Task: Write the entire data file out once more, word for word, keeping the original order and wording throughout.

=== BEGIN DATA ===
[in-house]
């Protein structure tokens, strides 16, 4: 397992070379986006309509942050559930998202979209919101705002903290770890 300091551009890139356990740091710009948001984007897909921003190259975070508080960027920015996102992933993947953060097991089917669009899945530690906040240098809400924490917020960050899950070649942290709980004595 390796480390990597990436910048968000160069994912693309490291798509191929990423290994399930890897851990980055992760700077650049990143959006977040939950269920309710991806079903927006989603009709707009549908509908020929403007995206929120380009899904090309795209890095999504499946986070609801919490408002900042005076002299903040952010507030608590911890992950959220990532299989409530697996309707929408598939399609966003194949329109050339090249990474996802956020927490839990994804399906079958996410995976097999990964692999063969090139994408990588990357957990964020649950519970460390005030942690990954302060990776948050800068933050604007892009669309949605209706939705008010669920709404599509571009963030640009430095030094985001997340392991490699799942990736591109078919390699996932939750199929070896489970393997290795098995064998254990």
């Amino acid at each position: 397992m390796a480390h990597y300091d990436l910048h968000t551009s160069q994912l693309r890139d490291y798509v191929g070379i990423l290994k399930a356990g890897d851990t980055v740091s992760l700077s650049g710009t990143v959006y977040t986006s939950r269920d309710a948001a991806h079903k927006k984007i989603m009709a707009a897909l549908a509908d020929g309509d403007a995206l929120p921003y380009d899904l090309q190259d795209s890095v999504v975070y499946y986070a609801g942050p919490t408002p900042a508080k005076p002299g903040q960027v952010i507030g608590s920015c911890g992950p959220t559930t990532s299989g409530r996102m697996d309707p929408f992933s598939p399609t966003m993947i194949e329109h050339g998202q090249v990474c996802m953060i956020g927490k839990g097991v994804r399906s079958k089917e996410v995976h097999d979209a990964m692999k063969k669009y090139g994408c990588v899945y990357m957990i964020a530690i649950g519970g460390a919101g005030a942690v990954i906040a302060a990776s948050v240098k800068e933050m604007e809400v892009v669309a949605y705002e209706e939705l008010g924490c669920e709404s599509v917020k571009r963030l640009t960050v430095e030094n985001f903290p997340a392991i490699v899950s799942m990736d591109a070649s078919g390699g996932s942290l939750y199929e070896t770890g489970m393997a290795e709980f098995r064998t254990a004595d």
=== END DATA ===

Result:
[in-house]
């Protein structure tokens, strides 16, 4: 397992070379986006309509942050559930998202979209919101705002903290770890 300091551009890139356990740091710009948001984007897909921003190259975070508080960027920015996102992933993947953060097991089917669009899945530690906040240098809400924490917020960050899950070649942290709980004595 390796480390990597990436910048968000160069994912693309490291798509191929990423290994399930890897851990980055992760700077650049990143959006977040939950269920309710991806079903927006989603009709707009549908509908020929403007995206929120380009899904090309795209890095999504499946986070609801919490408002900042005076002299903040952010507030608590911890992950959220990532299989409530697996309707929408598939399609966003194949329109050339090249990474996802956020927490839990994804399906079958996410995976097999990964692999063969090139994408990588990357957990964020649950519970460390005030942690990954302060990776948050800068933050604007892009669309949605209706939705008010669920709404599509571009963030640009430095030094985001997340392991490699799942990736591109078919390699996932939750199929070896489970393997290795098995064998254990």
């Amino acid at each position: 397992m390796a480390h990597y300091d990436l910048h968000t551009s160069q994912l693309r890139d490291y798509v191929g070379i990423l290994k399930a356990g890897d851990t980055v740091s992760l700077s650049g710009t990143v959006y977040t986006s939950r269920d309710a948001a991806h079903k927006k984007i989603m009709a707009a897909l549908a509908d020929g309509d403007a995206l929120p921003y380009d899904l090309q190259d795209s890095v999504v975070y499946y986070a609801g942050p919490t408002p900042a508080k005076p002299g903040q960027v952010i507030g608590s920015c911890g992950p959220t559930t990532s299989g409530r996102m697996d309707p929408f992933s598939p399609t966003m993947i194949e329109h050339g998202q090249v990474c996802m953060i956020g927490k839990g097991v994804r399906s079958k089917e996410v995976h097999d979209a990964m692999k063969k669009y090139g994408c990588v899945y990357m957990i964020a530690i649950g519970g460390a919101g005030a942690v990954i906040a302060a990776s948050v240098k800068e933050m604007e809400v892009v669309a949605y705002e209706e939705l008010g924490c669920e709404s599509v917020k571009r963030l640009t960050v430095e030094n985001f903290p997340a392991i490699v899950s799942m990736d591109a070649s078919g390699g996932s942290l939750y199929e070896t770890g489970m393997a290795e709980f098995r064998t254990a004595d």